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Vaccine. 2013 Jul 18;31(33):3370-88. doi: 10.1016/j.vaccine.2013.04.081. Epub 2013 May 23.

Influenza-related health care utilization and productivity losses during seasons with and without a match between the seasonal and vaccine virus B lineage.

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RTI Health Solutions, 200 Park Offices Drive, Research Triangle Park, NC 277709, USA.



To assess and compare direct medical costs (incurred by payers) and indirect productivity losses (incurred by employers) associated with influenza seasons with matched or mismatched circulating and vaccine containing influenza B lineages.


A retrospective analysis, using two MarketScan databases, for the years 2000-2009. Each influenza season was categorized as matched or mismatched after comparing that season's circulating influenza B lineage and the vaccine influenza B lineage. Patients selected had at least one diagnosis claim for influenza (ICD-9-CM code 487.xx [influenza] or 488.1 [H1N1]) during an influenza season. We assessed the incidence of influenza (overall and influenza B), influenza-related medical utilization and associated costs, and productivity losses for each season.


The four matched seasons had lower average influenza incidence (overall incidence per 100,000 plan members: 509; 95% confidence interval [CI]: 505-512) than the five mismatched seasons (748; 95% CI: 745-751). The mismatched seasons had lower influenza B incidence (average incidence per 100,000 plan members: 126; 95% CI: 125-128) than the matched seasons (165; 95% CI: 163-167). The average, per-patient, total influenza-related medical costs in the mismatched seasons ($300.83; range: $245.38-$371.58) were approximately $61.00 higher than in the matched seasons ($239.43; range: $201.49-$264.01). The mismatched seasons had greater average per-patient, influenza-related productivity-loss costs than the matched seasons (mean: $237.31 vs. $175.10).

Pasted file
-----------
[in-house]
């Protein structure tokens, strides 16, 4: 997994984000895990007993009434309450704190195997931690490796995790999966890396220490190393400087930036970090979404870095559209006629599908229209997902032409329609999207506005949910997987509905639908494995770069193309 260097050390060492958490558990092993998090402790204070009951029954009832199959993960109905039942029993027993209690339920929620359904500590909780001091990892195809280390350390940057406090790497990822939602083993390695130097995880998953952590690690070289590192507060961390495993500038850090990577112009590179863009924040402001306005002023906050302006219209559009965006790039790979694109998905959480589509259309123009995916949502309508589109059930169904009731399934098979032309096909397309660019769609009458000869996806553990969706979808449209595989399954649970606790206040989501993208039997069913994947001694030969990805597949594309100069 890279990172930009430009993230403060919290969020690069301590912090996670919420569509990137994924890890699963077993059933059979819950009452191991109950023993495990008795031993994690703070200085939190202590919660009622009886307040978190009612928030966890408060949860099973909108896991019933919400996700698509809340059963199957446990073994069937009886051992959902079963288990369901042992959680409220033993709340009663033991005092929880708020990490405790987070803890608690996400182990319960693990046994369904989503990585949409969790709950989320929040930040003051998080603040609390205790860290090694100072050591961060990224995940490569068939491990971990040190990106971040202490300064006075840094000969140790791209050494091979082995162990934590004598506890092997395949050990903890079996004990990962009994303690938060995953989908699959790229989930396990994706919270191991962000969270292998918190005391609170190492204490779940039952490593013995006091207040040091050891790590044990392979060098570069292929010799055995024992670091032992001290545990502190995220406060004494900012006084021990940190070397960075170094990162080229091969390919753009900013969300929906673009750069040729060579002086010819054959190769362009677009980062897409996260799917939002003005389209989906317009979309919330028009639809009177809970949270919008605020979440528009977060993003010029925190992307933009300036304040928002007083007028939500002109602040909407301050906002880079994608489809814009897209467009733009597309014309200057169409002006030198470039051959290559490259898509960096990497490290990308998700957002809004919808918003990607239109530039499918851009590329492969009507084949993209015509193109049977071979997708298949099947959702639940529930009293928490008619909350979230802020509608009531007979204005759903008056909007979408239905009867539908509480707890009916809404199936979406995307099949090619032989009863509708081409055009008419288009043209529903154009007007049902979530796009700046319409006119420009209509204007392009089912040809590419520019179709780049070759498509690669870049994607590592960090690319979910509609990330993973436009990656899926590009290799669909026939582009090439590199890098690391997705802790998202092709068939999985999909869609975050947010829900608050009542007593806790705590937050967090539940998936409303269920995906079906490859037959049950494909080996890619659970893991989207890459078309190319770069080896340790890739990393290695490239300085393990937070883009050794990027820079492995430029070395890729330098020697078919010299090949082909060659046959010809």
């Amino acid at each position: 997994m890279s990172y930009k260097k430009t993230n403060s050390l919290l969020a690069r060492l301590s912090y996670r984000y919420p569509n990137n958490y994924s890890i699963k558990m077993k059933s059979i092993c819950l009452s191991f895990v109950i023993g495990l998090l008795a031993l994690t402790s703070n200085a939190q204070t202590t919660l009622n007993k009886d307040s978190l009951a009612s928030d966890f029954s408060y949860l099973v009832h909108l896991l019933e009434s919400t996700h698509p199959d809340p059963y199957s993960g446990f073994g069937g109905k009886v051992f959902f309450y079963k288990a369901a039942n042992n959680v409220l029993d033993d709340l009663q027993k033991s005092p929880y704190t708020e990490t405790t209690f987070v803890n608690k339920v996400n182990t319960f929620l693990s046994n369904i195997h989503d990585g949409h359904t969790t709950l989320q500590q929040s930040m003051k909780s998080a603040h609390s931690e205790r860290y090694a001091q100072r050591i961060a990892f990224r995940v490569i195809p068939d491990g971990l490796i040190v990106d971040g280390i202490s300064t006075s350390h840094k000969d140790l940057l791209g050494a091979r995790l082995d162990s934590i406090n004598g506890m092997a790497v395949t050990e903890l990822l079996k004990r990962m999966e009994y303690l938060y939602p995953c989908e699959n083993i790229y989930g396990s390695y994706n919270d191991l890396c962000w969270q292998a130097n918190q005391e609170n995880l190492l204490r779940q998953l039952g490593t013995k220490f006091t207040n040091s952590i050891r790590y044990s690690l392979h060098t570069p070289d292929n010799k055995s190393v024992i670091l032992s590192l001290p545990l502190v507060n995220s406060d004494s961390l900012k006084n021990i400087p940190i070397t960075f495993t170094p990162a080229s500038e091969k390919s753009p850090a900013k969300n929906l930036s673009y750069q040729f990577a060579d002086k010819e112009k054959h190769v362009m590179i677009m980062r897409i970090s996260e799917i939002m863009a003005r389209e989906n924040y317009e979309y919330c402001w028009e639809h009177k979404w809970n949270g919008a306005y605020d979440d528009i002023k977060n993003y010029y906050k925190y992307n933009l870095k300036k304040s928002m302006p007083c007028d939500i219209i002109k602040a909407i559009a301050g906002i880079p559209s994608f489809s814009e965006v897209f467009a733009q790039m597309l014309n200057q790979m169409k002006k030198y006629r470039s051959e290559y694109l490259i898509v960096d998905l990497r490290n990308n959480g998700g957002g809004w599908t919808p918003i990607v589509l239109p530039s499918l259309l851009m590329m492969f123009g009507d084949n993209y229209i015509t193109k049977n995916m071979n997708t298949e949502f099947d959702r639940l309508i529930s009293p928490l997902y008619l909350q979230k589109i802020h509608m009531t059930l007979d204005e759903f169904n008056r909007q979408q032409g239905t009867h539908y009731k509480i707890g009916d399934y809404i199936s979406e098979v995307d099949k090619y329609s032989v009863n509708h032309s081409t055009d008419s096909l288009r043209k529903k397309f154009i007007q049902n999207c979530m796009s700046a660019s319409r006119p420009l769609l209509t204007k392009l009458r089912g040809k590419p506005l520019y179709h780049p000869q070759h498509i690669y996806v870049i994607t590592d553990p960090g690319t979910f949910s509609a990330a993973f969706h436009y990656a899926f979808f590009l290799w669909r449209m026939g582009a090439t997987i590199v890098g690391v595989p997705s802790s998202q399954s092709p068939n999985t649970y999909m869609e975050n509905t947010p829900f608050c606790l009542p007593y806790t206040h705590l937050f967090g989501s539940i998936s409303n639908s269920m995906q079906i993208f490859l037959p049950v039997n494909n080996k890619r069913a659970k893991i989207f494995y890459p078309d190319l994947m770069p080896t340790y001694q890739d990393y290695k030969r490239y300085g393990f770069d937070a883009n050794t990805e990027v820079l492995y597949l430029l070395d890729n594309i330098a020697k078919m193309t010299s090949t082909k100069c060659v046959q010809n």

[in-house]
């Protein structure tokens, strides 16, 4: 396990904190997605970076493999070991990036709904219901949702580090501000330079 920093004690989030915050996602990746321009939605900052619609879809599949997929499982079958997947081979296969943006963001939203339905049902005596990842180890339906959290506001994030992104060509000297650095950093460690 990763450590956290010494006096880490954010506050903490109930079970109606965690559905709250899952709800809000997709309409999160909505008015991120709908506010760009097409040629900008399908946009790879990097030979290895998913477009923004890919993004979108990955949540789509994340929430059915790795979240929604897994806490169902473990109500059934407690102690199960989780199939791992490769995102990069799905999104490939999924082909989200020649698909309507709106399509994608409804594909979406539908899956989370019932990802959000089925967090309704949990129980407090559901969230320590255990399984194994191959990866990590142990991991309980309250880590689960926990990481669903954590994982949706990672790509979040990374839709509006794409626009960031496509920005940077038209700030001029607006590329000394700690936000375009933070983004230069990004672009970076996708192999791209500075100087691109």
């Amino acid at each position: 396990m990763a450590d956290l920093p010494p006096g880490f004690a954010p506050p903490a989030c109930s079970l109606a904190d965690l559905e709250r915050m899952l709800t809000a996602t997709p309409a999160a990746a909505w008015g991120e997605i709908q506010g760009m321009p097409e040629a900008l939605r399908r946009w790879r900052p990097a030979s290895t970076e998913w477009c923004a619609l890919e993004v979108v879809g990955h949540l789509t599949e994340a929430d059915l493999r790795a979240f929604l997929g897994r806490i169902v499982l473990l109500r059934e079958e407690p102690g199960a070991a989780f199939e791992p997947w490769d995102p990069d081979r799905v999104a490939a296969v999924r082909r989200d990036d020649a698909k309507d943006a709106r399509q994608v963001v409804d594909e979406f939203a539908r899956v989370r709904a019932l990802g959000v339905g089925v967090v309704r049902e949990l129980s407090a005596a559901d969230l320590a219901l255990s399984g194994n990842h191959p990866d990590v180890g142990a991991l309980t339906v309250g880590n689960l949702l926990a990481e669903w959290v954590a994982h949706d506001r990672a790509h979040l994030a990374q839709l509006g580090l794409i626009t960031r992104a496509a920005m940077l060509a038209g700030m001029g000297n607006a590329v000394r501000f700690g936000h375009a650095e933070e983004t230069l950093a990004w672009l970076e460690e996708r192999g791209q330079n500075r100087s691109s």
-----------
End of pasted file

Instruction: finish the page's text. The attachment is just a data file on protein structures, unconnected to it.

CDC data showed that influenza A was the predominant circulating strain during seasons in which the circulating influenza B lineage did not match the vaccine influenza B lineage. This resulted in lower influenza B incidence during the mismatched seasons. However, the average, per-patient, influenza-related direct medical costs and indirect productivity losses were higher during the mismatched seasons. Additional research is required to determine if these higher costs can be attributed to influenza B infections and if the influenza severity varies during mismatched seasons.


CCAE; CDC; CI; Centers for Disease Control and Prevention; Commercial Claims and Encounters; HPM; Health and Productivity Management; Health care cost; ICD-9-CM; International Classification of Diseases, Ninth Revision, Clinical Modification; NREVSS; National Respiratory and Enteric Virus Surveillance System; Productivity loss; Strain mismatch; US; United States; WHO; World Health Organization.; confidence interval

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